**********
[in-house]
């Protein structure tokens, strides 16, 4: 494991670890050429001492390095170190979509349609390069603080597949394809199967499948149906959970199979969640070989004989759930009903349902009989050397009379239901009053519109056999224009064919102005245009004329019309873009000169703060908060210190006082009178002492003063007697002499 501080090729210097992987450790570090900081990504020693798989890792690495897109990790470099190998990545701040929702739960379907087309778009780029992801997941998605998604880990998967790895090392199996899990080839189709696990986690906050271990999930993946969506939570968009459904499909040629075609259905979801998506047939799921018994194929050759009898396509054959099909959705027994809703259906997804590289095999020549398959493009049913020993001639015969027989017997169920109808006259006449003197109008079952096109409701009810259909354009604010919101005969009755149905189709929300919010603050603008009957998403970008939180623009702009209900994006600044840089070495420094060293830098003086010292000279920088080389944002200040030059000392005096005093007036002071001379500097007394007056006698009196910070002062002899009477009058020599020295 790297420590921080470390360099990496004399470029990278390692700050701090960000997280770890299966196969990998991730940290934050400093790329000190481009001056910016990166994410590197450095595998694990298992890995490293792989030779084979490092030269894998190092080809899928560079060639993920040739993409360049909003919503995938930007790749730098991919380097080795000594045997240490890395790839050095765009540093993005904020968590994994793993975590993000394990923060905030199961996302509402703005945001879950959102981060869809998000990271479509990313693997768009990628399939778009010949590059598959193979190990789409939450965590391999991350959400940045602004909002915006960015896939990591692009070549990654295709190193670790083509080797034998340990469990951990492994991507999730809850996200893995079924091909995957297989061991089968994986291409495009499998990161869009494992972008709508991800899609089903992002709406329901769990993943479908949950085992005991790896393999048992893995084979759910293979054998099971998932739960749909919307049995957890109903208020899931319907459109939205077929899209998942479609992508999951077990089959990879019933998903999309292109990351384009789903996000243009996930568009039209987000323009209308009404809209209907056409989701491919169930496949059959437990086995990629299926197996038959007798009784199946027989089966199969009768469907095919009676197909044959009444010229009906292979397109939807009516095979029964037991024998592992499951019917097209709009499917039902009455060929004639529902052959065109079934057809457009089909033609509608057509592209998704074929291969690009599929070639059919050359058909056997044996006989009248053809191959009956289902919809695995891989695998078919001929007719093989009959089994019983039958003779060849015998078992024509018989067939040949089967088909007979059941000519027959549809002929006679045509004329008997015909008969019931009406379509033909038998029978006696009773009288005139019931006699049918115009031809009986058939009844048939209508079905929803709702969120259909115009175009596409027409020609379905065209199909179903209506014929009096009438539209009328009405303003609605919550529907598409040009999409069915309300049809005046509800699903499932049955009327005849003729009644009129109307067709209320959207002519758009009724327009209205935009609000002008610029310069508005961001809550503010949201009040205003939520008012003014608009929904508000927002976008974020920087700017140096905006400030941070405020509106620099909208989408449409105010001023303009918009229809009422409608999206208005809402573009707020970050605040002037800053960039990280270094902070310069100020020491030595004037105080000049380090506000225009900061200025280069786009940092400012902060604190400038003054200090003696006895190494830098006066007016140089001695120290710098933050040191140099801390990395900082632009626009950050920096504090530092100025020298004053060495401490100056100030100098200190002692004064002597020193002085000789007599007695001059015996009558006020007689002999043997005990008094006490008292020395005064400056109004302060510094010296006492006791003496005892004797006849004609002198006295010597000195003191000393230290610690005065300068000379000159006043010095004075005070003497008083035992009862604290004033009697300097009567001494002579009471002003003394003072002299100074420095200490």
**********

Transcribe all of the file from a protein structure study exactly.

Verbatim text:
[in-house]
């Protein structure tokens, strides 16, 4: 494991670890050429001492390095170190979509349609390069603080597949394809199967499948149906959970199979969640070989004989759930009903349902009989050397009379239901009053519109056999224009064919102005245009004329019309873009000169703060908060210190006082009178002492003063007697002499 501080090729210097992987450790570090900081990504020693798989890792690495897109990790470099190998990545701040929702739960379907087309778009780029992801997941998605998604880990998967790895090392199996899990080839189709696990986690906050271990999930993946969506939570968009459904499909040629075609259905979801998506047939799921018994194929050759009898396509054959099909959705027994809703259906997804590289095999020549398959493009049913020993001639015969027989017997169920109808006259006449003197109008079952096109409701009810259909354009604010919101005969009755149905189709929300919010603050603008009957998403970008939180623009702009209900994006600044840089070495420094060293830098003086010292000279920088080389944002200040030059000392005096005093007036002071001379500097007394007056006698009196910070002062002899009477009058020599020295 790297420590921080470390360099990496004399470029990278390692700050701090960000997280770890299966196969990998991730940290934050400093790329000190481009001056910016990166994410590197450095595998694990298992890995490293792989030779084979490092030269894998190092080809899928560079060639993920040739993409360049909003919503995938930007790749730098991919380097080795000594045997240490890395790839050095765009540093993005904020968590994994793993975590993000394990923060905030199961996302509402703005945001879950959102981060869809998000990271479509990313693997768009990628399939778009010949590059598959193979190990789409939450965590391999991350959400940045602004909002915006960015896939990591692009070549990654295709190193670790083509080797034998340990469990951990492994991507999730809850996200893995079924091909995957297989061991089968994986291409495009499998990161869009494992972008709508991800899609089903992002709406329901769990993943479908949950085992005991790896393999048992893995084979759910293979054998099971998932739960749909919307049995957890109903208020899931319907459109939205077929899209998942479609992508999951077990089959990879019933998903999309292109990351384009789903996000243009996930568009039209987000323009209308009404809209209907056409989701491919169930496949059959437990086995990629299926197996038959007798009784199946027989089966199969009768469907095919009676197909044959009444010229009906292979397109939807009516095979029964037991024998592992499951019917097209709009499917039902009455060929004639529902052959065109079934057809457009089909033609509608057509592209998704074929291969690009599929070639059919050359058909056997044996006989009248053809191959009956289902919809695995891989695998078919001929007719093989009959089994019983039958003779060849015998078992024509018989067939040949089967088909007979059941000519027959549809002929006679045509004329008997015909008969019931009406379509033909038998029978006696009773009288005139019931006699049918115009031809009986058939009844048939209508079905929803709702969120259909115009175009596409027409020609379905065209199909179903209506014929009096009438539209009328009405303003609605919550529907598409040009999409069915309300049809005046509800699903499932049955009327005849003729009644009129109307067709209320959207002519758009009724327009209205935009609000002008610029310069508005961001809550503010949201009040205003939520008012003014608009929904508000927002976008974020920087700017140096905006400030941070405020509106620099909208989408449409105010001023303009918009229809009422409608999206208005809402573009707020970050605040002037800053960039990280270094902070310069100020020491030595004037105080000049380090506000225009900061200025280069786009940092400012902060604190400038003054200090003696006895190494830098006066007016140089001695120290710098933050040191140099801390990395900082632009626009950050920096504090530092100025020298004053060495401490100056100030100098200190002692004064002597020193002085000789007599007695001059015996009558006020007689002999043997005990008094006490008292020395005064400056109004302060510094010296006492006791003496005892004797006849004609002198006295010597000195003191000393230290610690005065300068000379000159006043010095004075005070003497008083035992009862604290004033009697300097009567001494002579009471002003003394003072002299100074420095200490």